And, of course, Quit. Most people who are bothering to read this know that I’ve called in to that show a good number of times, and that I’ve finally taken my online dating coaching business full time thanks in large part to the nudges I’ve received from Dan Benjamin, and to the inspiration that a number of shows on his network have provided. I continue to seek ways to make it more sustainable thanks to his relentlessly business-minded approach. And, of course, his shows inspired me, but so do the connections I’ve made from listening to them and appearing on them. I even got one (just one so far, but still) paying client who heard me first on Quit! Altogether, the social aspects of the Internet and of 5by5 in particular have skyrocketed my own success and happiness and ability to easily and quickly find affordable and effective solutions to at least 75% of my tech problems on this earth.

Lastly, I made many of these connections happen because of my own output, lest you think it’s ALL just Internet magick [sic]. I made them because I was open to socializing with people and learning new things. I was willing to put myself out there even when exhaustion or shyness or House of Cards would rather prevail. I followed up on leads, wrote things down, Skyped/FaceTimed/GooglePlusHung my little heart out, learned a bunch of new stuff, flared up my tendinitis, lost sleep, called 5by5 and waited on hold for hours, checked my email/DMs/etc., read, wrote, retweeted, subscribed, shook hands, followed back, spent money, and generally put myself out there and followed up on shit. But that effort has been so incredibly rewarding, and SO much easier than it would have been without all this great Internet infrastructure.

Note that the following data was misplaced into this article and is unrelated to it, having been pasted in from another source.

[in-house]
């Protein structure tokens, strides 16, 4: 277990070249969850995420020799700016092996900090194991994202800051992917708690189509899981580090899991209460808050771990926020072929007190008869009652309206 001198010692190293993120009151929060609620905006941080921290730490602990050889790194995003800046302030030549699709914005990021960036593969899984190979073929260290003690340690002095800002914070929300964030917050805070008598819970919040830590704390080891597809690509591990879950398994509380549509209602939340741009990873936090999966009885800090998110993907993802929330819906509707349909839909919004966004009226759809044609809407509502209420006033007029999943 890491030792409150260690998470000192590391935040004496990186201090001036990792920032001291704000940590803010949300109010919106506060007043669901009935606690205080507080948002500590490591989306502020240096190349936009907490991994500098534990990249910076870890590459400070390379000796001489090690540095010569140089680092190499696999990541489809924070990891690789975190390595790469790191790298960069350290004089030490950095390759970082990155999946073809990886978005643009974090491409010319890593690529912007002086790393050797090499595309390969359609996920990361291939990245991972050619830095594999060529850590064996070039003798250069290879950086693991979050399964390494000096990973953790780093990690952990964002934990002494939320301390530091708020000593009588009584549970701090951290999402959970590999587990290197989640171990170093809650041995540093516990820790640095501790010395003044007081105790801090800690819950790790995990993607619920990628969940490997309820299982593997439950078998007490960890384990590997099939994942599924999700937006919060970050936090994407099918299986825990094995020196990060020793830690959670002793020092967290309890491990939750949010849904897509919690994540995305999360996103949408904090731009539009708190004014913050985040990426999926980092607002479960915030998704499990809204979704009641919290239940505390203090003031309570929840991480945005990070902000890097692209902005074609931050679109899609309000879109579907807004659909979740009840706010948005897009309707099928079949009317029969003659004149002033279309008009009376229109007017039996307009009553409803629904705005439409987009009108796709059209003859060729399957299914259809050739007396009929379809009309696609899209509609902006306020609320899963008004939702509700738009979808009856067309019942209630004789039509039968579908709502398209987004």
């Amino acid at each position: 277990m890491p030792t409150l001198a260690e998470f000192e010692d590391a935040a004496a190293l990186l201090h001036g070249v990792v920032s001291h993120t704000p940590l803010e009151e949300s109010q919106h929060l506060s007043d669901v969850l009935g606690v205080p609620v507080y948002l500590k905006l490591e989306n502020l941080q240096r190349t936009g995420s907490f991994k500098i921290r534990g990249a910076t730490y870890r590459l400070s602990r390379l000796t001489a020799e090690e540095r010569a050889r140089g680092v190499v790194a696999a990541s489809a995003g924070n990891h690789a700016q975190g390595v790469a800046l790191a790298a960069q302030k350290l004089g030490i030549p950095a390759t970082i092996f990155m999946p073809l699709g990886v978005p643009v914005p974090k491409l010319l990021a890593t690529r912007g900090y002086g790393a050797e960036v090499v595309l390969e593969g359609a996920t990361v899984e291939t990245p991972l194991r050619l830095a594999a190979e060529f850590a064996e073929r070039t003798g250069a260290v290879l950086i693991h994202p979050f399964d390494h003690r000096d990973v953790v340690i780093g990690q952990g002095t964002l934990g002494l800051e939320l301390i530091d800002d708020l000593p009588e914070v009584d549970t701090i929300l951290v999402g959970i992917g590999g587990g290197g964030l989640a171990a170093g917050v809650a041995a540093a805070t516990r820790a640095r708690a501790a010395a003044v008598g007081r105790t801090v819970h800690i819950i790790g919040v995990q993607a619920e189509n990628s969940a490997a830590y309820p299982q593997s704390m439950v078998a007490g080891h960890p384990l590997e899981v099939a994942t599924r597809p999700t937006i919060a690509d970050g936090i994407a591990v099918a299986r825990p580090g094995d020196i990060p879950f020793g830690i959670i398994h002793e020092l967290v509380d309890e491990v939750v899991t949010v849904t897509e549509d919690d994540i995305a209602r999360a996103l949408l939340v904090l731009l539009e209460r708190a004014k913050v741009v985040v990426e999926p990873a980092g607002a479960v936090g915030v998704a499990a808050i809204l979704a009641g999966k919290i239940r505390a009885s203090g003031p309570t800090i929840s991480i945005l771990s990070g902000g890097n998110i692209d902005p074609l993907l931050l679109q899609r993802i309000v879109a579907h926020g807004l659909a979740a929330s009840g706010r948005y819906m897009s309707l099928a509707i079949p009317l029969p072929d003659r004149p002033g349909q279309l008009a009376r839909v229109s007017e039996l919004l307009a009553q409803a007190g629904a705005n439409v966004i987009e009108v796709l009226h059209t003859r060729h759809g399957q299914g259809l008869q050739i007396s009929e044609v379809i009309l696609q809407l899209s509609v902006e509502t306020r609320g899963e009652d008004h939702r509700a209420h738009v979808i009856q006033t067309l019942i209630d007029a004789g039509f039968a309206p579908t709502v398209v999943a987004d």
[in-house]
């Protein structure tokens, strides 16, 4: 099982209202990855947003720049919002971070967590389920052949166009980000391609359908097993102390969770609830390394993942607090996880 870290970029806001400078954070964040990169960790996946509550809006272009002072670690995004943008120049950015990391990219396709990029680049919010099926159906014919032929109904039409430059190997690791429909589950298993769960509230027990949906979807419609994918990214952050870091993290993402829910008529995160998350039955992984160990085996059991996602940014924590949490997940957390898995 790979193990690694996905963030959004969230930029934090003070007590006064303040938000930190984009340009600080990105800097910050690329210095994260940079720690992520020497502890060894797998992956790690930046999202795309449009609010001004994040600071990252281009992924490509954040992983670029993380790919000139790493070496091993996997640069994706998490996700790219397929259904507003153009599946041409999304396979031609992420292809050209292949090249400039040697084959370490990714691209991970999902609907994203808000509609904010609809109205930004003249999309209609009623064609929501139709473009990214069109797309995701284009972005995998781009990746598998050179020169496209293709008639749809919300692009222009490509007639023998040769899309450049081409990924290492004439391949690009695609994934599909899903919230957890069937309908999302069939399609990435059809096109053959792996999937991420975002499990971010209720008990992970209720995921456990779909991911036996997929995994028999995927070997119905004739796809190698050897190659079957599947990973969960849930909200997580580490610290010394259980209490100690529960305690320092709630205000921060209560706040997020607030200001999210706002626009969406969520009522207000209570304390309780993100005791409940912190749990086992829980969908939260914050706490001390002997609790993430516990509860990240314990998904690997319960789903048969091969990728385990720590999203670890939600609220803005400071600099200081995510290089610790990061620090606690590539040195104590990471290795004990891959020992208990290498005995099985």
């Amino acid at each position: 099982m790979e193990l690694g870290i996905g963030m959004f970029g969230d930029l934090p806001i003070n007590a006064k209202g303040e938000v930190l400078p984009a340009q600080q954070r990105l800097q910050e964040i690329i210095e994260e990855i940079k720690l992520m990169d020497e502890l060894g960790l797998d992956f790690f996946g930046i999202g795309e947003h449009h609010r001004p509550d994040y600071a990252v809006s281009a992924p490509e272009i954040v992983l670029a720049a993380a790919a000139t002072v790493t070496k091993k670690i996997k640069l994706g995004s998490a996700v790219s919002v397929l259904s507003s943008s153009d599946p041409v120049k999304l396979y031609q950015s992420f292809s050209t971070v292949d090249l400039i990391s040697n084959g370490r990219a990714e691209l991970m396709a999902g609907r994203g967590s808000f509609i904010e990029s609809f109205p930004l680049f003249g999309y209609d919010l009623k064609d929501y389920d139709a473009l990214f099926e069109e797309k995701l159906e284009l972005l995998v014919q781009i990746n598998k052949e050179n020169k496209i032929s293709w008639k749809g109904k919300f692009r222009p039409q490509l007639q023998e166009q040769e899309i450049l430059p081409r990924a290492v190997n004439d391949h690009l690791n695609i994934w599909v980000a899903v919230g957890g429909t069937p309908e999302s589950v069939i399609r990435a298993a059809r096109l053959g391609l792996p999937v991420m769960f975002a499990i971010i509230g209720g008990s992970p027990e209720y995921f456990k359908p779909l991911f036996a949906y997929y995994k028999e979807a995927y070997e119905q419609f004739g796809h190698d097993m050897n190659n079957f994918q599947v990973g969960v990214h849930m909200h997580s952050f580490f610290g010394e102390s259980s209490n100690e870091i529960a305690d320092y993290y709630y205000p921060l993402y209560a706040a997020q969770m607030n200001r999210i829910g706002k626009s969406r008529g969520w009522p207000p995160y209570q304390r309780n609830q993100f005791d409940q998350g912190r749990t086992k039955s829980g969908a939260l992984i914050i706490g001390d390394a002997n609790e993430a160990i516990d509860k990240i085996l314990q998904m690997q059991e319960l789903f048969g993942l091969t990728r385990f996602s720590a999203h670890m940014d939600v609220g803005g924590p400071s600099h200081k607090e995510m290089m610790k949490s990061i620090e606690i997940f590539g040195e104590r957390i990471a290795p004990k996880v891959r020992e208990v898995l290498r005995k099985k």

So to my friends and family members who don’t get why the Internet is so important to me and why I sometimes can’t stop checking my iPhone, well, you’ll probably never read this anyway so never fucking mind. But the Internet rocks. :)




*Special Business Card Footnote: Futura on the front, since I know .05 people are going to ask, and a weirdly condensed Franklin Gothic Medium on the back logo. Vistaprint; wouldn’t use ’em again; saving up for proper letterpressing but first things first financially, thanks Dan. Going with a press guy in Chicago who can paint the edges red too because OMG sexy. Curt Stevens of Lithocraft if you need ANYTHING printed in Seattle; tell him I sent you. Avoid Allegra Graphics in Greenwood no matter how good a deal you thin you’re getting; you’re welcome.

A note (or novella) on harassment

A note (or novella) on harassment